Teachers are already stressed with tests and exams, class sizes and new curriculum, students and parents relationships, but now they have to worry even more about keeping themselves as well as students safe.
On December 14, 2012, Sandy Hook Elementary School in Newton, Connecticut, experienced a mass shooting, also known as Newton Shootings of 2012. After 20-year-old Adam Lanza brutally murdered his mother at home with her AR-15, he destroyed his computer’s hard drive, which would make it harder to gather evidence for the crimes he would later commit.
Lanza gathered his mother’s murder weapon, two semi-automatic pistols, one shotgun, and plenty of ammunition and then drove his mother’s car to Sandy Hook Elementary. Just before 10:00 am, he shot through the first window he saw, but was shortly approached by Sandy Hook’s principal and school psychologist. He immediately shot and killed both women.
In the first classroom, which belonged to Lauren Rousseau, Lanza shot and killed her and her 14 students. He then traveled to the second classroom, where first grade teacher, Victoria Soto, hid her students in a closet. After killing Soto, he killed six students who attempted to escape from their hiding. Four other Sandy Hook faculty members were shot and killed.
During an interview with CBS news, teacher Kaitlin Roig at Sandy Hook Elementary, explained how she took 15 first-graders into a tiny bathroom to attempt to save their lives. “I pulled a bookshelf before I closed the door in front of it so we were completely barricaded in.” “I have to almost be their parent, I said to them, ‘I need you to know that I love you all very much and that it’s going to be okay’ I thought that was the last thing they were ever going to hear; I thought we were all going to die.”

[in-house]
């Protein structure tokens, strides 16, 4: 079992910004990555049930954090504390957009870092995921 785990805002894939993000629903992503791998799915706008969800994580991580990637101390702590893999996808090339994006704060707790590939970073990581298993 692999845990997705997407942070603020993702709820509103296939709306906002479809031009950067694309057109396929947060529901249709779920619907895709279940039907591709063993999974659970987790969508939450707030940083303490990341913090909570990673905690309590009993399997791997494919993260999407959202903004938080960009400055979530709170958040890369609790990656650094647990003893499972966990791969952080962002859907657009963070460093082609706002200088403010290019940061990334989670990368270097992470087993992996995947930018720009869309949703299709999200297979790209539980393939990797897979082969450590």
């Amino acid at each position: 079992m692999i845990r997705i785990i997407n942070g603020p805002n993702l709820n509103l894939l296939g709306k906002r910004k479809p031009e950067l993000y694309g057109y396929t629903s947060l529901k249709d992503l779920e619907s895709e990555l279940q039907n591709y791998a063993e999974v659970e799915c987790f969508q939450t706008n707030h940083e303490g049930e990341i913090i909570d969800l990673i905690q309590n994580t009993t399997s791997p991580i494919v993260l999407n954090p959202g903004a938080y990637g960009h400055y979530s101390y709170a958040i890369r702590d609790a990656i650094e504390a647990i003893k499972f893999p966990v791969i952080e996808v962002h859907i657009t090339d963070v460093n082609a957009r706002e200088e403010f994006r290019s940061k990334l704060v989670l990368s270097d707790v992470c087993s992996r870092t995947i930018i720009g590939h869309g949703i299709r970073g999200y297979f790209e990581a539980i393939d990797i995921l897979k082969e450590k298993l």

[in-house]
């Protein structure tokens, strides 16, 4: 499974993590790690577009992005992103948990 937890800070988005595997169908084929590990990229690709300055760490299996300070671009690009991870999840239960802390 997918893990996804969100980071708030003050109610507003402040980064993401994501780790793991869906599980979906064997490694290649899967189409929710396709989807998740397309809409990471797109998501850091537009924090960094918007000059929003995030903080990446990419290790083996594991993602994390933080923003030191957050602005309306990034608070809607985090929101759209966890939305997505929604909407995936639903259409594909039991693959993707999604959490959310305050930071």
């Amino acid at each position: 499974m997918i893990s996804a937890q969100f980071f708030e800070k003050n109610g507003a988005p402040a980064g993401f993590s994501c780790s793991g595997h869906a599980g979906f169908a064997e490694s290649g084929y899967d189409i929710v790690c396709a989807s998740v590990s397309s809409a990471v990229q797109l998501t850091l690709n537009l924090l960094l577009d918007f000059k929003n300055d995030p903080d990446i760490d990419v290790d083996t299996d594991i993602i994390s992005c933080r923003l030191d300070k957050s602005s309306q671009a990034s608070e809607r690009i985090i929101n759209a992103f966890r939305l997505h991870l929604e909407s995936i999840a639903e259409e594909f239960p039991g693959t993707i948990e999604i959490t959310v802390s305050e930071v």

Today mass shootings in schools are too many to count. In the wake of so much trauma, it is evident that teachers have a big role in situations like these. Instead of confronting the issue and trying to fix it that fast and easily, teachers should reassure students that they’re safe, and should try their best to listen than to talk.
In conclusion, after such a hair-raising incident, teachers should certainly inform students that they’re in a sheltered environment where they feel safe and protected. Students need to be listened to more than being talked to. I strongly believe that teachers should learn and take note about helping students cope with school shootings. But their first lesson must start with the student in the mirror.